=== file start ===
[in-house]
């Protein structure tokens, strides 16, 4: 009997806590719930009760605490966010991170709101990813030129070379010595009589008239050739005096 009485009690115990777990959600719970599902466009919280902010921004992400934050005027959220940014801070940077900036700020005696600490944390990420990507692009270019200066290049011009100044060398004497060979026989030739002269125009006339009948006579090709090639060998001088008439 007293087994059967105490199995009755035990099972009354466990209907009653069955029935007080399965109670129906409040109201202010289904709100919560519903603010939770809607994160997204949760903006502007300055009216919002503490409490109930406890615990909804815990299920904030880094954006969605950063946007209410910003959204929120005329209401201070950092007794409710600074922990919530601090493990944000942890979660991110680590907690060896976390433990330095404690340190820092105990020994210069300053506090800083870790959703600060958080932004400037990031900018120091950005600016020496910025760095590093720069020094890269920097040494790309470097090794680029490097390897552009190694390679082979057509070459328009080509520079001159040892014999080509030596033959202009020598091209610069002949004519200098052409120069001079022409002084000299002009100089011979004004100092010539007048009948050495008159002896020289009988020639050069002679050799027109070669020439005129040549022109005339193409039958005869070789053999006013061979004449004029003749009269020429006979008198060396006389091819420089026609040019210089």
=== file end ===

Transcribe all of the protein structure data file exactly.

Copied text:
[in-house]
């Protein structure tokens, strides 16, 4: 009997806590719930009760605490966010991170709101990813030129070379010595009589008239050739005096 009485009690115990777990959600719970599902466009919280902010921004992400934050005027959220940014801070940077900036700020005696600490944390990420990507692009270019200066290049011009100044060398004497060979026989030739002269125009006339009948006579090709090639060998001088008439 007293087994059967105490199995009755035990099972009354466990209907009653069955029935007080399965109670129906409040109201202010289904709100919560519903603010939770809607994160997204949760903006502007300055009216919002503490409490109930406890615990909804815990299920904030880094954006969605950063946007209410910003959204929120005329209401201070950092007794409710600074922990919530601090493990944000942890979660991110680590907690060896976390433990330095404690340190820092105990020994210069300053506090800083870790959703600060958080932004400037990031900018120091950005600016020496910025760095590093720069020094890269920097040494790309470097090794680029490097390897552009190694390679082979057509070459328009080509520079001159040892014999080509030596033959202009020598091209610069002949004519200098052409120069001079022409002084000299002009100089011979004004100092010539007048009948050495008159002896020289009988020639050069002679050799027109070669020439005129040549022109005339193409039958005869070789053999006013061979004449004029003749009269020429006979008198060396006389091819420089026609040019210089």